There is very clear-cut evidence that colon cancer is preventable. Colon cancer is generally developed from polyps, adenomatous polyps like we were talking about before, which are polyps that have the factors that can eventually lead them to develop cancer, although not all adenomas do develop into cancers. But one cannot sort of predict which ones will and which ones will not. When we talk about adenomas in the colon we are generally talking about colon polyps, which can have different forms. Some of them look almost like mushrooms, where they come out of the lining of the surface of the colon. Others can be flat, some can even be depressed, so it is very important that when one undergoes a screening exam that the doctor is able to detect and remove all the polyps that are able to be found.

There are multiple types of screening that are available. Colonoscopy, and CT colonography, which is a special kind of CT, is the ones that can detect or identify polyps, whereas some of the stool testing is more geared towards the detection of cancer alone or more advanced polyps. Currently, colonoscopy is the most commonly performed colorectal cancer screening test with probably between 70 or more percent of people will undergo a colonoscopy, but it is not the correct test for everyone, and there are other tests that have been shown to reduce the mortality related to colorectal cancer. The most common would be the stool based testing, and there are several stool based tests available. The stool based tests do not require prep. They can be done at home and then mailed in for screening tests, so they can be very helpful in individuals who have difficulty accessing screening because of barriers to getting to a health care facility or issues related to the ability to complete prep.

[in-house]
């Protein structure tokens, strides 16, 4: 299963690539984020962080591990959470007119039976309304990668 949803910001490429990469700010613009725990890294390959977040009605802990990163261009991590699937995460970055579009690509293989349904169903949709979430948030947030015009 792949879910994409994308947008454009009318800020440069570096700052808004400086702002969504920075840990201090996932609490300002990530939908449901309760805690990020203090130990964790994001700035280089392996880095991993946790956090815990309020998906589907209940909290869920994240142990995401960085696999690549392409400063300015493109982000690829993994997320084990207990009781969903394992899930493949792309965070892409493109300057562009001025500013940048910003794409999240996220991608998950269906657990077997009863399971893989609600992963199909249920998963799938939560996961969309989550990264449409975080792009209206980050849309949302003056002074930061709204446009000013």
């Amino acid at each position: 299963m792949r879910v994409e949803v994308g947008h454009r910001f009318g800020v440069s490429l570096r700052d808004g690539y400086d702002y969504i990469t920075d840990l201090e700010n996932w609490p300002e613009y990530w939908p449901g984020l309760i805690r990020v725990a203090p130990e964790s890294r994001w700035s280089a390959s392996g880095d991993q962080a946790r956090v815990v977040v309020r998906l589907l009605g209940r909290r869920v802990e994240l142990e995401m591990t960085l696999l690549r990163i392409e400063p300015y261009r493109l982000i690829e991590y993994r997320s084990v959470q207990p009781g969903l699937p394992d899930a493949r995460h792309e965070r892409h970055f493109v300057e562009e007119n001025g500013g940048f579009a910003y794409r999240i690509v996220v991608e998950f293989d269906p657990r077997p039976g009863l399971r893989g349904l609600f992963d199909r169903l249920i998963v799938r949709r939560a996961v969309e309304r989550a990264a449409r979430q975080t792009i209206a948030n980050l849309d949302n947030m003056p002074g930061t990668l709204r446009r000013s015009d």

This content is accurate and true to the best of the author’s knowledge and is not meant to substitute for formal and individualized advice from a qualified professional.

© 2020 Putcha Venu Madhav